An arthroscope is a very small camera at the end of a thin flexible tube that transmits video imagery to a screen. This allows surgeons to insert it through a very small incision that minimizes damage to surrounding soft tissue while still offering a full view of the shoulder joint.
Once the surgeon has accessed the shoulder, they will use microsurgical tools to perform tendon or ligament repair or remove damaged tissue that is causing pain and mobility problems. After the procedure, the incision is sewn up and typically heals in a shorter period of time than most invasive procedures.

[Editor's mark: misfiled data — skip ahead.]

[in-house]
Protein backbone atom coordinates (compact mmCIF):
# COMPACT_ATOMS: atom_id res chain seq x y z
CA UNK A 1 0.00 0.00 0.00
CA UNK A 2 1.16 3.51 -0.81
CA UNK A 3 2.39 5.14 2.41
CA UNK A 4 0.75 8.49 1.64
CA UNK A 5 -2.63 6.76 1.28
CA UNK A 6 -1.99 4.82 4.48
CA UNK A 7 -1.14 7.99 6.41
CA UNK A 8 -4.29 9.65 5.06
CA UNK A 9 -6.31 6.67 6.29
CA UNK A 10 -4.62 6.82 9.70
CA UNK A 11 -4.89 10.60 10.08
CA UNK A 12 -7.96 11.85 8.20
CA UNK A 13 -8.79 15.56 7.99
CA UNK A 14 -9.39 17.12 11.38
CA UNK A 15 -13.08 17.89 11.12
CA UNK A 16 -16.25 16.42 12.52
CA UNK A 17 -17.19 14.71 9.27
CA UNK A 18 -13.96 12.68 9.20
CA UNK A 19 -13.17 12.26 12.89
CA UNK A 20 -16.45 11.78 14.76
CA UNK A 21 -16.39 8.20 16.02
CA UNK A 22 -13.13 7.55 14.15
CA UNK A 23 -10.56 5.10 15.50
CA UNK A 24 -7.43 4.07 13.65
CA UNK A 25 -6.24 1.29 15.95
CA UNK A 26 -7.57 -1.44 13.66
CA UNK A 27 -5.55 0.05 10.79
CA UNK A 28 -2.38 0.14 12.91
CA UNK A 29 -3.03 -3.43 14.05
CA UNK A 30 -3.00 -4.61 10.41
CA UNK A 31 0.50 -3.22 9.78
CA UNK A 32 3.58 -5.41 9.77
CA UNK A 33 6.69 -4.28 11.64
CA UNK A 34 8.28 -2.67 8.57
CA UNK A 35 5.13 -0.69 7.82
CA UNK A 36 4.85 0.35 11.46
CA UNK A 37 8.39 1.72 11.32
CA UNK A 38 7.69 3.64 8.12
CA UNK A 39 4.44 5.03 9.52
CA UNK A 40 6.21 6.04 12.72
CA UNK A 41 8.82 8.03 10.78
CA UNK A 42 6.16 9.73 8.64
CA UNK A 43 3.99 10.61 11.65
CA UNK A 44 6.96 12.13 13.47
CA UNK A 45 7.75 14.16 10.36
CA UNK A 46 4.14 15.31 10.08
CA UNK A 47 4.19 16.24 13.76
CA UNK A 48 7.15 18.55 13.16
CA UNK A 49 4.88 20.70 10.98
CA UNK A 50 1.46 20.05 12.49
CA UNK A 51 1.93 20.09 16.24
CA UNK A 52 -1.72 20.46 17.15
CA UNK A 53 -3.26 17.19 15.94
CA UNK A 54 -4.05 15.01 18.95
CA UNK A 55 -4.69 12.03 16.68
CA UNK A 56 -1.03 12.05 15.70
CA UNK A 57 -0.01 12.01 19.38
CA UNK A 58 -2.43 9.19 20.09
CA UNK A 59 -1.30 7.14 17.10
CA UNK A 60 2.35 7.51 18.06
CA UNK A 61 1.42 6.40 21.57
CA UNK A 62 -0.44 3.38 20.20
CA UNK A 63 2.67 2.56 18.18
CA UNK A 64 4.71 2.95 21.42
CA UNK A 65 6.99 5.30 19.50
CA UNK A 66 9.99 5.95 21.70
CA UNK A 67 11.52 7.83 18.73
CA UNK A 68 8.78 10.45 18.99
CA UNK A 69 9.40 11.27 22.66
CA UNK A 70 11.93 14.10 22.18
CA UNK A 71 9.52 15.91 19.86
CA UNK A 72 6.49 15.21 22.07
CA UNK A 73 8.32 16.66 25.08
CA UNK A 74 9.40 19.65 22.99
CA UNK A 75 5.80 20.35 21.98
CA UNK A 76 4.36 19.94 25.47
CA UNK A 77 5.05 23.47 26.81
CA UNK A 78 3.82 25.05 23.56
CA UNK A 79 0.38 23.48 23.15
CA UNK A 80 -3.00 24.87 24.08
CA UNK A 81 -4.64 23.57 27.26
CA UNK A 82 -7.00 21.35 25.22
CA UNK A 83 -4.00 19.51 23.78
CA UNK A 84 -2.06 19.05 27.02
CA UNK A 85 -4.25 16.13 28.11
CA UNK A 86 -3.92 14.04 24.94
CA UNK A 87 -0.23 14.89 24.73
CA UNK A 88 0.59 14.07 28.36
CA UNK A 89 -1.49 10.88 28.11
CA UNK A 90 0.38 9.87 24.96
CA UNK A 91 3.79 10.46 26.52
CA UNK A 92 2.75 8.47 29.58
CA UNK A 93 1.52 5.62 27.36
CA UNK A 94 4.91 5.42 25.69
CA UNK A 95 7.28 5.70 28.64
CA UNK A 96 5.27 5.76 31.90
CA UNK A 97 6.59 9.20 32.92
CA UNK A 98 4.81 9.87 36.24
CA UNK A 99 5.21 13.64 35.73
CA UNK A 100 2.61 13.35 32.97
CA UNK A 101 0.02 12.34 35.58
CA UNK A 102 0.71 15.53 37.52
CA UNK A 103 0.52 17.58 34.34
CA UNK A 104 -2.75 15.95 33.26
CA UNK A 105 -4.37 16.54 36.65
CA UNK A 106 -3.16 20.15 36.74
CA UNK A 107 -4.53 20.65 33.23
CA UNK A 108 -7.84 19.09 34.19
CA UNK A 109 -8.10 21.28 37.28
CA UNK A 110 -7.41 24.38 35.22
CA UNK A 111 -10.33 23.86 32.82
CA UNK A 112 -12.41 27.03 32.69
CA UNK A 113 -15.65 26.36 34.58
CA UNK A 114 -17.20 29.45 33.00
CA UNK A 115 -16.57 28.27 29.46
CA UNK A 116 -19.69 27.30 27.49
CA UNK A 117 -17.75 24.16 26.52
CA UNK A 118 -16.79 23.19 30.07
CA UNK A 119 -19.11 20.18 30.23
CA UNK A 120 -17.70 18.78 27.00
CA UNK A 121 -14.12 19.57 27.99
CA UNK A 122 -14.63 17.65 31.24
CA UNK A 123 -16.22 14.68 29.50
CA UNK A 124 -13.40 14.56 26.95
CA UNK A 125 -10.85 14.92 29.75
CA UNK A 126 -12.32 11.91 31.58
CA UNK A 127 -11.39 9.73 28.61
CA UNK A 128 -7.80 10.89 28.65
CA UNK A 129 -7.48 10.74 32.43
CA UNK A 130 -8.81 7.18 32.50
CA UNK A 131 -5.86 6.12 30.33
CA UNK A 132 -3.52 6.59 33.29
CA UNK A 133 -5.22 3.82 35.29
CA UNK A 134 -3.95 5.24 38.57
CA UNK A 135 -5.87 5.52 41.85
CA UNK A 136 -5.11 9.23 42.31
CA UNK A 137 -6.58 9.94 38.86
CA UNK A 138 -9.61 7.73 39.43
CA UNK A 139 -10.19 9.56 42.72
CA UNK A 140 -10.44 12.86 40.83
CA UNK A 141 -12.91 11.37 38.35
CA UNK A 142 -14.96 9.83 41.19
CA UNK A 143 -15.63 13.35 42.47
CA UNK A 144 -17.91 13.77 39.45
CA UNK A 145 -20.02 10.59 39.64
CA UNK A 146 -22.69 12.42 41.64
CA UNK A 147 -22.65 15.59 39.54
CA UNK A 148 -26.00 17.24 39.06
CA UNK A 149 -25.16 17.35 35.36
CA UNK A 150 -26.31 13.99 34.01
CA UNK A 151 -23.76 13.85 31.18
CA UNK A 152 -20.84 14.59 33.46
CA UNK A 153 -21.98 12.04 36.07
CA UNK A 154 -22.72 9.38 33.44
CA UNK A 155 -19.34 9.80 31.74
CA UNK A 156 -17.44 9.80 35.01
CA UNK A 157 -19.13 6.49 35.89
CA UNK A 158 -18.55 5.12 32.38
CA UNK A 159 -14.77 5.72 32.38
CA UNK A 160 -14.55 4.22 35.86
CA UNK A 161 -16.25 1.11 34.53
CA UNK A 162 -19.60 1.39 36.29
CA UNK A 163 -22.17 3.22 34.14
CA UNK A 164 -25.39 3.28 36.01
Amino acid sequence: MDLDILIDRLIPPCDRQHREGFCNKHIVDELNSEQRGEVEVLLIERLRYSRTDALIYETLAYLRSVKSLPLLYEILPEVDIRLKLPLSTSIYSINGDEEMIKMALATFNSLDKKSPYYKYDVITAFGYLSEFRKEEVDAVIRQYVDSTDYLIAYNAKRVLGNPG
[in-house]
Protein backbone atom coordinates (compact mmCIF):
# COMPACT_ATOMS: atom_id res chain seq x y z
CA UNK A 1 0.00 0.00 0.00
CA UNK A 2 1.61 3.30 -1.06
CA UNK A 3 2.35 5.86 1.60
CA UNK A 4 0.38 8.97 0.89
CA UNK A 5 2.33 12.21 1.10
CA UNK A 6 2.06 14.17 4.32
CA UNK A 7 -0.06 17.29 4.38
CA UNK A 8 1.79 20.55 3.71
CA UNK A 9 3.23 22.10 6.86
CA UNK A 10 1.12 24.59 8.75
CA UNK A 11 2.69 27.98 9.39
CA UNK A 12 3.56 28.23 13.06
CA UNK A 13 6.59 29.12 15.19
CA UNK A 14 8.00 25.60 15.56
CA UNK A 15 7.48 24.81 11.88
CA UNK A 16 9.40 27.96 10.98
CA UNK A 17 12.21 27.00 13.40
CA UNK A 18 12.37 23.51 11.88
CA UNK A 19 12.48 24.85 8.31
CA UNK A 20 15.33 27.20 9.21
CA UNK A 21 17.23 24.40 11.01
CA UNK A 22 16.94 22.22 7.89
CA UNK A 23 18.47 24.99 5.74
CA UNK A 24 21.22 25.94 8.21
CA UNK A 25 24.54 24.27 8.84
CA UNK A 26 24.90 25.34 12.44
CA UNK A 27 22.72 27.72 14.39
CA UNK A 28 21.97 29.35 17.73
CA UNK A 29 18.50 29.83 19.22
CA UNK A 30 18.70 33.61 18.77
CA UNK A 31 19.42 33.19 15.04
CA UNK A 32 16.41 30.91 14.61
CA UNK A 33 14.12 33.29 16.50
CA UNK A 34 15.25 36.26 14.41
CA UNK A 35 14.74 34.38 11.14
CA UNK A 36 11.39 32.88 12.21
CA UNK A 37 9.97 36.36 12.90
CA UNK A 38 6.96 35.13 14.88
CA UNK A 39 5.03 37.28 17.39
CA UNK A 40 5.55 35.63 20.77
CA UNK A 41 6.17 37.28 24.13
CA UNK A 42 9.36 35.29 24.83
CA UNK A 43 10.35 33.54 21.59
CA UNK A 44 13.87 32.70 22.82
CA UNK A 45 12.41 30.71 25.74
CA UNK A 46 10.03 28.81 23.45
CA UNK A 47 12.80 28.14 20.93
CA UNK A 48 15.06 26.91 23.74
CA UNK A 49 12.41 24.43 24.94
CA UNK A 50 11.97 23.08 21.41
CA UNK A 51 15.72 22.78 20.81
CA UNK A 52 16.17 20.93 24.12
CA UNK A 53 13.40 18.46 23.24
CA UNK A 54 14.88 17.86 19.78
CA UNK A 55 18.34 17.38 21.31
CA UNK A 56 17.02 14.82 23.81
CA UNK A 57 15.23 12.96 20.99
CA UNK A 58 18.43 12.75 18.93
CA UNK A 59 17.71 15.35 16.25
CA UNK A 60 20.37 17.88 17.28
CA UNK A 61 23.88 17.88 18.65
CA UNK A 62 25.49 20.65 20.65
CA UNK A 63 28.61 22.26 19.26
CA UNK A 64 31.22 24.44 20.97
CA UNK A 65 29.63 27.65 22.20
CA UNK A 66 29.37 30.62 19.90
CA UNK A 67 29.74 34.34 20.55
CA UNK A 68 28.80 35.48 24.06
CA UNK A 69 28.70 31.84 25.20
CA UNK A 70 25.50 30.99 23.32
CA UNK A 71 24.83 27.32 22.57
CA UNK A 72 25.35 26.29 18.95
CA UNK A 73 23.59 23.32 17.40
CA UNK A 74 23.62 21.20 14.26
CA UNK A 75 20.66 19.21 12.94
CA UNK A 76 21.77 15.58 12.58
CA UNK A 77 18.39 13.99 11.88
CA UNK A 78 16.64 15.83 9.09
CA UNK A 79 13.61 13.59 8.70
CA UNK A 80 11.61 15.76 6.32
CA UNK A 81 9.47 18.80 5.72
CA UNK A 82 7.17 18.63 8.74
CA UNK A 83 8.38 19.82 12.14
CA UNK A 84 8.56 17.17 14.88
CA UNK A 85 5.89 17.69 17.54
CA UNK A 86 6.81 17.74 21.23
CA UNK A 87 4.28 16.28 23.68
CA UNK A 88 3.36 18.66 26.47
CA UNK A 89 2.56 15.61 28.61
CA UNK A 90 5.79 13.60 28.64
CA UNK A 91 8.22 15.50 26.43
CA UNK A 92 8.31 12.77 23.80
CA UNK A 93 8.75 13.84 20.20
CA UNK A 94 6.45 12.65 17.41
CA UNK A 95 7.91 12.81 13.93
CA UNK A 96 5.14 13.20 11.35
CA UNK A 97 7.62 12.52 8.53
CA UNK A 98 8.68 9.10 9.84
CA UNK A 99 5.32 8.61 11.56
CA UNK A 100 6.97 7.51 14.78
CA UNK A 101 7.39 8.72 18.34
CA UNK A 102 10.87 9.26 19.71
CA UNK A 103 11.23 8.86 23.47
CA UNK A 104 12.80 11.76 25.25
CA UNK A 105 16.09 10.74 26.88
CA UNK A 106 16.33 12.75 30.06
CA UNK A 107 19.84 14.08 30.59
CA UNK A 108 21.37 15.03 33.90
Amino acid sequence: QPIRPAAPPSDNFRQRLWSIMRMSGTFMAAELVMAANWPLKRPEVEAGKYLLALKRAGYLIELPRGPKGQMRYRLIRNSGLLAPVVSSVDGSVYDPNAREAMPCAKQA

Patients are then given detailed post-operative instructions, including guidance for incision care and when to resume normal activities. For most shoulder procedures, patients are advised not to drive for a period lasting three or four weeks. Patients are also recommended to undergo physical therapy sessions that help to restore range of motion and strength in the joint.